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 Tracking External Server Metrics with AWR
Oracle Tips by Burleson Consulting

Advanced Oracle Utilities: The Definitive Reference by Rampant TechPress is written by the top Oracle database experts (Bert Scalzo, Donald Burleson, and Steve Callan).  The following is an excerpt from the book.

Oracle sets several important initialization parameters based on the number of CPUs on the Oracle sever and is now more mindful of the costs of CPU cycles and I/O operations.  Indeed, with each new release of Oracle, the database becomes more tuned to its external environment and more able to gather and report information from both the operating system and the database itself.

Enterprise Manager for Server & Environment

Using the new Oracle 10g Enterprise Manager (OEM) interface, the Oracle professional can now get access to external information that has never before been available in a single interface.  This is important because it removes the need for the DBA to have any experience with the cumbersome OS command syntax that is required to display server-side information.

 

In UNIX, for example, the DBA would need to know the command-line syntax of various UNIX utilities such as sar, glance, top, lsattr, and prtconf to display server metrics.  The Oracle10g OEM screens allow seamless access server-side performance metrics including:

  • Oracle server-side file contents such as ALERT LOG and TRACE DUMPS

  • Oracle archives redo log file performance

  • Server OS kernel performance parameter values

  • Server OS characteristics such as the number of CPUs, the amount of RAM, and the network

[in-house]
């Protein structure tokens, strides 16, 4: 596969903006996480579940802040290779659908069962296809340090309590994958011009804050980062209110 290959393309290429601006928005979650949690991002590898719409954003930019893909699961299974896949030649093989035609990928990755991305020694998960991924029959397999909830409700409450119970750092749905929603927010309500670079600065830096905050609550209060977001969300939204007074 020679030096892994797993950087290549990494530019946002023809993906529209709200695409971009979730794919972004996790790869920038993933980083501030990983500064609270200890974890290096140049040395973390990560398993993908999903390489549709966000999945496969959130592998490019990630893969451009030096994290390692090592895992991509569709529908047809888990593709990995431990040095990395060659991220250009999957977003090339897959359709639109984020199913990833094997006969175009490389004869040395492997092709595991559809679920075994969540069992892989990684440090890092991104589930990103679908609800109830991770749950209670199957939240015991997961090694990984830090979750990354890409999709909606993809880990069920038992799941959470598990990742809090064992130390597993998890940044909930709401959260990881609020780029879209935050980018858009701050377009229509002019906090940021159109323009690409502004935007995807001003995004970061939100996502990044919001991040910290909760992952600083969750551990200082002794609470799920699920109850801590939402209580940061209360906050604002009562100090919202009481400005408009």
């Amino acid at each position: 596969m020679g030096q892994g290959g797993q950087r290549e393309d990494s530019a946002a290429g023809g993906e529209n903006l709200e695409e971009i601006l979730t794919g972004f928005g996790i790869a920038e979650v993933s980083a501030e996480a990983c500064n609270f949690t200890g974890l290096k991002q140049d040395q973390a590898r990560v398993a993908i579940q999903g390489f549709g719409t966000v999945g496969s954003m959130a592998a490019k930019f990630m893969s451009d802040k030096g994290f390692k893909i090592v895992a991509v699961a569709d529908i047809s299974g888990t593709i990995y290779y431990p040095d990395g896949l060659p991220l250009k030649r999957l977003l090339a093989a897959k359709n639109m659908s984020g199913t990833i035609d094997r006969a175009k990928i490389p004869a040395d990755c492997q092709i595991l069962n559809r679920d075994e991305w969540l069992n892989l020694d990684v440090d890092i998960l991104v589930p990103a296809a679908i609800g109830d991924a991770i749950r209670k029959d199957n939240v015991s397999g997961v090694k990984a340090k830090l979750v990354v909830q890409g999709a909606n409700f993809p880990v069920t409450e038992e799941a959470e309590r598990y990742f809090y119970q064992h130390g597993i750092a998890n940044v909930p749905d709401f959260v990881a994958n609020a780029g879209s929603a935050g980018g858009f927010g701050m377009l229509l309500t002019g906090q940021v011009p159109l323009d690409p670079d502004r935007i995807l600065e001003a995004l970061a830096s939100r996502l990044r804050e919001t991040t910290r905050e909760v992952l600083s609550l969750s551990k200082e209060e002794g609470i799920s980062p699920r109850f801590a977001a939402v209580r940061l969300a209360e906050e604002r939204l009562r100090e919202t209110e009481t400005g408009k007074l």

• Historical capture of CPU and RAM activity

A quick look at the Oracle 10g OEM display screens for external information reveals how the DBA is relieved of the burden of having to know and recall hundreds of server-side commands.

 

Oracle 10g OEM allows DBAs to quickly see the status of Oracle server-side file performance and error messages, including the alert log file, archived redo log status and file system status as shown in Figure 4.3.

Figure 4.3: A Partial Listing of the AWR Metrics From Inside Oracle 10g Enterprise Manager

 

The ability of Oracle10g OEM to monitor server-side metrics makes it a one-stop tool for monitoring both Oracle and the server.  In addition, a Systems Administrator may no longer be required to buy separate, expensive tools to monitor the server and the data files.  Best of all, the Oracle professional does not have to worry about a server-side problem, i.e. file-system full, causing an Oracle interruption.

 

The downside of using the AWR statistics is that AWR requires additional cost licensing and can be as expensive as most third party tools. The use of OEM is thoroughly covered in many other sets of documentation, so it will not be covered in this book.

 

Using AWR and STATSPACK for Server Monitoring

The Oracle Statspack utility can be used to capture snapshots showing the differences in system interaction over prespecified periods of time, usually each hour. Information relating to the server that is available inside Statspack includes:

  • Physical disk reads

  • CPUs used by specific transactions

  • RAM memory used by specific transactions

One shortcoming of this Oracle statistics tool is that it does not show the aggregate demand upon the database server. The utility can be used to see resource utilization for a specific task, but the server stress cannot be seen directly. However, even if Statspack can not give all of the information needed, use some native operating system utilities to find out how many resources are consumed by the Oracle databases.  In addition, write new SQL scripts to gather much of the required aggregate server-side information.


Fo
r more details on Oracle utilities, see the book "Advanced Oracle Utilities" by Bert Scalzo, Donald K. Burleson, and Steve Callan.

You can buy it direct from the publisher for 30% off directly from Rampant TechPress.


     

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